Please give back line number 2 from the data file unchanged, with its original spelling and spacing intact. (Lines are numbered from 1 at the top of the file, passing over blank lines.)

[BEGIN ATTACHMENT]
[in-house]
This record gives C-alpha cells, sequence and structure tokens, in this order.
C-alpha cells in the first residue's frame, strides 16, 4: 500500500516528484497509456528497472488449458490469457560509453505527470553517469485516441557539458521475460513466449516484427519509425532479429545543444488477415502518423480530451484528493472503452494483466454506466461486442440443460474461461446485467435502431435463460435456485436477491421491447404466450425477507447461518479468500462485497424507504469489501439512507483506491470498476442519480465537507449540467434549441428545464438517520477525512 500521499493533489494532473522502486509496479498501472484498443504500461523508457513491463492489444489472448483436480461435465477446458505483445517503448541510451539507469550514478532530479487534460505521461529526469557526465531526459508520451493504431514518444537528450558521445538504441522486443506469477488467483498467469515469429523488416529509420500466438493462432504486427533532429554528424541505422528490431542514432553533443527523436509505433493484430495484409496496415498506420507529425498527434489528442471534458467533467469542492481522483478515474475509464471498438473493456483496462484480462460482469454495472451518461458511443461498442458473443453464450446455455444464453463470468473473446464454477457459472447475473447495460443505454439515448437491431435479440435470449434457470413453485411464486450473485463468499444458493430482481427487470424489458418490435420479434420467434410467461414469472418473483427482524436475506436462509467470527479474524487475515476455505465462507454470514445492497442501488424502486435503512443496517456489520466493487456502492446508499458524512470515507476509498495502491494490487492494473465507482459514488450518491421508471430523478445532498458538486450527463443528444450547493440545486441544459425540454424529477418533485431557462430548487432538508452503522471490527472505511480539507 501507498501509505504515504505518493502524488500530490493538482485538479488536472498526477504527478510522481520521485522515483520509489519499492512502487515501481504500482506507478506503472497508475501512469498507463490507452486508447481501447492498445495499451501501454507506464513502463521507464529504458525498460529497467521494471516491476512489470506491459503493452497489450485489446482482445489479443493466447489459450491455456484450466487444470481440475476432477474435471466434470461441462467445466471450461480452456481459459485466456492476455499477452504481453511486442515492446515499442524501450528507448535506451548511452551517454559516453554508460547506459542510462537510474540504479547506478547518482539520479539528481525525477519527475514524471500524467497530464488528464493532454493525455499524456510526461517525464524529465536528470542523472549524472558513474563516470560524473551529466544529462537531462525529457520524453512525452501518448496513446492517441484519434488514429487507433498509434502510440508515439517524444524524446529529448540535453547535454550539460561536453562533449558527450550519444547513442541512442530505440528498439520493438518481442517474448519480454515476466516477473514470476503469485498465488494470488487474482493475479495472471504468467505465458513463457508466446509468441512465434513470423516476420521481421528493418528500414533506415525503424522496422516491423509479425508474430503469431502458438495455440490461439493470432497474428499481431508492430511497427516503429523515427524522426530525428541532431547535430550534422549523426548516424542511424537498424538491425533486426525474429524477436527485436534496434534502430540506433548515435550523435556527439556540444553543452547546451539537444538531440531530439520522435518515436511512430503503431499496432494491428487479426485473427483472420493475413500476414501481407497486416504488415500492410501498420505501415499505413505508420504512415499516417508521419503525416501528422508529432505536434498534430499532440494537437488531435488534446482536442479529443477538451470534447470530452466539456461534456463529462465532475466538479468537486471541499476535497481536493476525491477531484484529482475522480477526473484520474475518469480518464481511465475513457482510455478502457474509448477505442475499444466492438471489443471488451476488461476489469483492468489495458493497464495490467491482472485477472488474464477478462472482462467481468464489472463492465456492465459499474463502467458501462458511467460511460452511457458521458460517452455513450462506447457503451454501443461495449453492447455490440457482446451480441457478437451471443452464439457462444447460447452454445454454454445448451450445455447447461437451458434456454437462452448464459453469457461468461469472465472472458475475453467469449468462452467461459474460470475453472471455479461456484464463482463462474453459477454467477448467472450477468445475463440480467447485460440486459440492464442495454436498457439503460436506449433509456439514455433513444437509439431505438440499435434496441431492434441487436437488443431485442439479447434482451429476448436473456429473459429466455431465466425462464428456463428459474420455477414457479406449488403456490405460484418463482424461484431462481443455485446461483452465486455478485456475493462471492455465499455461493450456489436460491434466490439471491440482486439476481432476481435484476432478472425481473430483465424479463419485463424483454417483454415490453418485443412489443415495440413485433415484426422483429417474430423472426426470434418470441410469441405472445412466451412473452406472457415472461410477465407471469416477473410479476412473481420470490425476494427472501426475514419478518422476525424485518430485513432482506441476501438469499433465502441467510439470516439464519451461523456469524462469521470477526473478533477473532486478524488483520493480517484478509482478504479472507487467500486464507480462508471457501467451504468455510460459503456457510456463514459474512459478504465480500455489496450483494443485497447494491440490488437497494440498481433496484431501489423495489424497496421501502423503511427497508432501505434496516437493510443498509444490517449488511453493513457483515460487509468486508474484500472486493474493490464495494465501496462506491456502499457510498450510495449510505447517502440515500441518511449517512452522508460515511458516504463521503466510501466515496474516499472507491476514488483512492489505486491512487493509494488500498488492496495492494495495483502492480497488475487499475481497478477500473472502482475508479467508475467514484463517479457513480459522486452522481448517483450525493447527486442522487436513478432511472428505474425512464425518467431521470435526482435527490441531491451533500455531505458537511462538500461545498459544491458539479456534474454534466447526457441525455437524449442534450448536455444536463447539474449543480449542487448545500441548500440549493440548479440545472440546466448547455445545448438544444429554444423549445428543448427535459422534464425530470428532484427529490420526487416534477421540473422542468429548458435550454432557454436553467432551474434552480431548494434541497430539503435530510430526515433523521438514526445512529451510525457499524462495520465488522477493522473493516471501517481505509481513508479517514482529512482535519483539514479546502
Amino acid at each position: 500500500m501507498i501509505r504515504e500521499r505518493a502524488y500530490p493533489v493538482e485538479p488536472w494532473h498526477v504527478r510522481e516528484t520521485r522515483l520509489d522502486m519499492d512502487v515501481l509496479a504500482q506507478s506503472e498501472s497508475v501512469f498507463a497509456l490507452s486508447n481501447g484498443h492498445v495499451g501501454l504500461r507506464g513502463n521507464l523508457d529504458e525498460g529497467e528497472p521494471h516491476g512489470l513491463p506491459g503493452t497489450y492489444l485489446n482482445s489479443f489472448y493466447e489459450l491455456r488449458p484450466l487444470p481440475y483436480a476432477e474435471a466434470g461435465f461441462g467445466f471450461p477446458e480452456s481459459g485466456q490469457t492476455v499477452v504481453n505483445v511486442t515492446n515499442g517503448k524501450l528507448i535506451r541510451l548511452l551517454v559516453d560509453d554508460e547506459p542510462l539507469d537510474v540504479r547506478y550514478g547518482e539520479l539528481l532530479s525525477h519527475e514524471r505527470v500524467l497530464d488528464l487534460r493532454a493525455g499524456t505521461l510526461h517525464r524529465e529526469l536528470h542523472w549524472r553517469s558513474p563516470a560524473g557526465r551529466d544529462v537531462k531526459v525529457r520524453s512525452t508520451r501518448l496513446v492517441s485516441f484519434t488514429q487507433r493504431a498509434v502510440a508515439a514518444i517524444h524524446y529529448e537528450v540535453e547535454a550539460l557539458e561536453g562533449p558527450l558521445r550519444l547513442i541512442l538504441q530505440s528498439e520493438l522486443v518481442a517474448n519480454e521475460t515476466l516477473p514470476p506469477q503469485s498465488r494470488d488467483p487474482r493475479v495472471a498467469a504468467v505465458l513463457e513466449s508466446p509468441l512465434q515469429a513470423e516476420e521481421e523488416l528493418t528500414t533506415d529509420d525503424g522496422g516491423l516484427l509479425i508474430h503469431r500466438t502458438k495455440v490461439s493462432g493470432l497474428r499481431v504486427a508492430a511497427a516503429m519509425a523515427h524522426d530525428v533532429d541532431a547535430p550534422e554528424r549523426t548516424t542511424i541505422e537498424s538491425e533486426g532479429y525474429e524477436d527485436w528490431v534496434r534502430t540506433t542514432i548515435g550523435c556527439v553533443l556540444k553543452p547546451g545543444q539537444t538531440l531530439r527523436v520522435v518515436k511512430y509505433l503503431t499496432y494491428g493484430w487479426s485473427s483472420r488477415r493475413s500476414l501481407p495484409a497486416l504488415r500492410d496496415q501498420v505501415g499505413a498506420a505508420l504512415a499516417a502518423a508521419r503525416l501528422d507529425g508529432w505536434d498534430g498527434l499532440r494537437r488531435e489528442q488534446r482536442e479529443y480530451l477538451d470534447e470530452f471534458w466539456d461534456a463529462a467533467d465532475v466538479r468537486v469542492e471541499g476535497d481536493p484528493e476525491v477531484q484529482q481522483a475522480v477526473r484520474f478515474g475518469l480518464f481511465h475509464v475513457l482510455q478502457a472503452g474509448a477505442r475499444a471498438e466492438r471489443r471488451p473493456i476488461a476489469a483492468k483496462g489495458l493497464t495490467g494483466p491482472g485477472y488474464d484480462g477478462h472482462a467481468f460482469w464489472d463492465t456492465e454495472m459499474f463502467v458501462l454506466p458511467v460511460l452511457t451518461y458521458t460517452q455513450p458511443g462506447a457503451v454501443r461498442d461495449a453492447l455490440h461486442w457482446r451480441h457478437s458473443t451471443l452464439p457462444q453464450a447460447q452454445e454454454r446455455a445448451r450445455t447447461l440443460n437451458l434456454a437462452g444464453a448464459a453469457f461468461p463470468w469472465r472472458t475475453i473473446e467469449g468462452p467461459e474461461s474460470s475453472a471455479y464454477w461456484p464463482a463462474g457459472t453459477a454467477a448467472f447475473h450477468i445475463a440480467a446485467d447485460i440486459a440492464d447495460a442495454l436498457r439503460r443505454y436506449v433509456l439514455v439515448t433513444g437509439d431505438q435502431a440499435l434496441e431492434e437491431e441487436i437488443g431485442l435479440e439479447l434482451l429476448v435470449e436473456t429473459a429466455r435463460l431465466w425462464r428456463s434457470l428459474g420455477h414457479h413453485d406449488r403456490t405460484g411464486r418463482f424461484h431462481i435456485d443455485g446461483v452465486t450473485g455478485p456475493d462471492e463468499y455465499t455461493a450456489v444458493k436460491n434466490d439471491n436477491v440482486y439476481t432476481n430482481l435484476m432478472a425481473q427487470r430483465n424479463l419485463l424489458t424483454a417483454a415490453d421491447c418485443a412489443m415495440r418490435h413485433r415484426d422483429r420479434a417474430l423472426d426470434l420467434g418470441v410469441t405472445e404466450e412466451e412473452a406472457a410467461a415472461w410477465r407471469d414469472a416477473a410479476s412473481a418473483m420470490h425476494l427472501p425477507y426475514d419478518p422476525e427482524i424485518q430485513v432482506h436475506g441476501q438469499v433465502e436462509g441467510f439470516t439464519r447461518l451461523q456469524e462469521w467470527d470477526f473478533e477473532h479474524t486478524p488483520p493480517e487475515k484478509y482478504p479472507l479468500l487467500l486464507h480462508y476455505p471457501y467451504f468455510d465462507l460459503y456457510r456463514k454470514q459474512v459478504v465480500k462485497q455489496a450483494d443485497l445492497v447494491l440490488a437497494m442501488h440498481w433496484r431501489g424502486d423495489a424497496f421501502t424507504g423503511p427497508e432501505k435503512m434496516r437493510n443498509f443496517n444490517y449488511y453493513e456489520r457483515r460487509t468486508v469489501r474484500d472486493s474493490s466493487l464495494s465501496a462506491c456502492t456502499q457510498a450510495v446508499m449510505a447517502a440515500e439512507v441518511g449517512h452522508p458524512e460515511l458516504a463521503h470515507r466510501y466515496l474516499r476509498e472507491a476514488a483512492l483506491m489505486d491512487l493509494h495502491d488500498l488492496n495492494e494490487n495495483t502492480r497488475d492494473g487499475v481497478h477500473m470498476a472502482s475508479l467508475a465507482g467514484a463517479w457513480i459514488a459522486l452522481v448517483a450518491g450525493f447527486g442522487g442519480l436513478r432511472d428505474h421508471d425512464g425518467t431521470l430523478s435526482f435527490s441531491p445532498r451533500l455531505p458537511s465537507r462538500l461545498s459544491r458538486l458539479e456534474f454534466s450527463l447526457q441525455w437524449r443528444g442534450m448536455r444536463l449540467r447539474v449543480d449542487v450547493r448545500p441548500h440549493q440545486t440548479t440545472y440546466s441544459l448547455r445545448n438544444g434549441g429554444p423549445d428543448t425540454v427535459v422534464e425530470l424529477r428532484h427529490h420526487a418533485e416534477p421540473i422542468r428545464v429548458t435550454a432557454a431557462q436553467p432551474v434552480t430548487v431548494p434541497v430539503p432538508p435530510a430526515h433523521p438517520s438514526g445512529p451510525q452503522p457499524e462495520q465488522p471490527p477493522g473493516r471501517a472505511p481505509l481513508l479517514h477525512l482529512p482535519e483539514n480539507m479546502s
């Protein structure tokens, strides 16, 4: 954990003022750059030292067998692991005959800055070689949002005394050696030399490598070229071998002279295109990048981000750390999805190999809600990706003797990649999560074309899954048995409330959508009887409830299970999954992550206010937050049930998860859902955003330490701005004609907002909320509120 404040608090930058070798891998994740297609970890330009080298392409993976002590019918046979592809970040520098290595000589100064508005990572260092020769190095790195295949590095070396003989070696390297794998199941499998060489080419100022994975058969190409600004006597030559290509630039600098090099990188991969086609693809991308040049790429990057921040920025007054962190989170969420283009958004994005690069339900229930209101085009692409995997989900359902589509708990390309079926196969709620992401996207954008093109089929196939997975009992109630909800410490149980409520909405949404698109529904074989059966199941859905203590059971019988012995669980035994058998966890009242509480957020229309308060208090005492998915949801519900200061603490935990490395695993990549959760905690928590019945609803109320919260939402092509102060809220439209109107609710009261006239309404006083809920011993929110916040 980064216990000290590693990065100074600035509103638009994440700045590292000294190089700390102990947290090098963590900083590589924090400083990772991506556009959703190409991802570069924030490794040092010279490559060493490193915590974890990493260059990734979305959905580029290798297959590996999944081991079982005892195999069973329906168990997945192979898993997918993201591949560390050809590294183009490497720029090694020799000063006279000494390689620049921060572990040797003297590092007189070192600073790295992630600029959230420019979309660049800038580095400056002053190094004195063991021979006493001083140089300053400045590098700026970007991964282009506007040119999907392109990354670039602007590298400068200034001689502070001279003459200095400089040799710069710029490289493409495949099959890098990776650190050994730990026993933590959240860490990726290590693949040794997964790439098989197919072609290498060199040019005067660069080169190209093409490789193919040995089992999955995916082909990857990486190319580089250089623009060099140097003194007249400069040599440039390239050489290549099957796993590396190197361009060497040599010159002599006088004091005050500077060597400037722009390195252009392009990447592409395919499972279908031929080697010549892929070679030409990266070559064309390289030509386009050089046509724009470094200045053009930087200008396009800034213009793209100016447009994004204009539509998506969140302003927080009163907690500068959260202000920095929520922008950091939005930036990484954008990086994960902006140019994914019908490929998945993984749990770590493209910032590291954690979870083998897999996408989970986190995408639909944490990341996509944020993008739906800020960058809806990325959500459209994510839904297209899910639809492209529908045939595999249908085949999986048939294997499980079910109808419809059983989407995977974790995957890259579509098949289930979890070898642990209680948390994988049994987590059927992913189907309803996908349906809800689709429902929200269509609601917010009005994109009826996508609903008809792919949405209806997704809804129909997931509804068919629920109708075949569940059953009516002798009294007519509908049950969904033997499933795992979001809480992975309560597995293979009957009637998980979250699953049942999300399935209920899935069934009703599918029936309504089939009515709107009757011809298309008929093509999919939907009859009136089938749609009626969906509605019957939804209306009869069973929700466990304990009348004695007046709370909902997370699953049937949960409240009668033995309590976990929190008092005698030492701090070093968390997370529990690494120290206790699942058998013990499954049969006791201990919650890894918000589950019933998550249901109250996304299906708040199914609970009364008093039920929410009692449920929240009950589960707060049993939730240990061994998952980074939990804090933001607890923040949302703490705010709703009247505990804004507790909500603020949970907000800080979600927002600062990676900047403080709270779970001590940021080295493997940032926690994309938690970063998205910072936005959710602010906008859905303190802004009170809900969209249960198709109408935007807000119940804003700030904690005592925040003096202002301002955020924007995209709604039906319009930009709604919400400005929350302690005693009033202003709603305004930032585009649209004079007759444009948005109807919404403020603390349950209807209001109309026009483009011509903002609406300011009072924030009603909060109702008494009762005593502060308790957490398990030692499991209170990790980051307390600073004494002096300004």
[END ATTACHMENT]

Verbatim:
This record gives C-alpha cells, sequence and structure tokens, in this order.